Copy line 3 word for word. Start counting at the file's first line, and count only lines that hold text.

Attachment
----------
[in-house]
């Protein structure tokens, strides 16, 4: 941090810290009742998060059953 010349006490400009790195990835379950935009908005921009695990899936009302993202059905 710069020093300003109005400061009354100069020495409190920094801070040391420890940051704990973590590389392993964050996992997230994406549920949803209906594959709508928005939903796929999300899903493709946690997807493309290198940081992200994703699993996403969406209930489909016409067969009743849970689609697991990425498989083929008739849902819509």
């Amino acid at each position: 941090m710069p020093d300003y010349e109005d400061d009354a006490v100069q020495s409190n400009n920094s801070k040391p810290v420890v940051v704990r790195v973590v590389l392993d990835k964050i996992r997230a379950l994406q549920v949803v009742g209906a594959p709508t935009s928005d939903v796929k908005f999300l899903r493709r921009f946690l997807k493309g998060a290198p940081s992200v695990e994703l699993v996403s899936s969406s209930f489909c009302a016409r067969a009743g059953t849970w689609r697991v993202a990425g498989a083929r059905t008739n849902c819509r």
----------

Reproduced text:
């Amino acid at each position: 941090m710069p020093d300003y010349e109005d400061d009354a006490v100069q020495s409190n400009n920094s801070k040391p810290v420890v940051v704990r790195v973590v590389l392993d990835k964050i996992r997230a379950l994406q549920v949803v009742g209906a594959p709508t935009s928005d939903v796929k908005f999300l899903r493709r921009f946690l997807k493309g998060a290198p940081s992200v695990e994703l699993v996403s899936s969406s209930f489909c009302a016409r067969a009743g059953t849970w689609r697991v993202a990425g498989a083929r059905t008739n849902c819509r």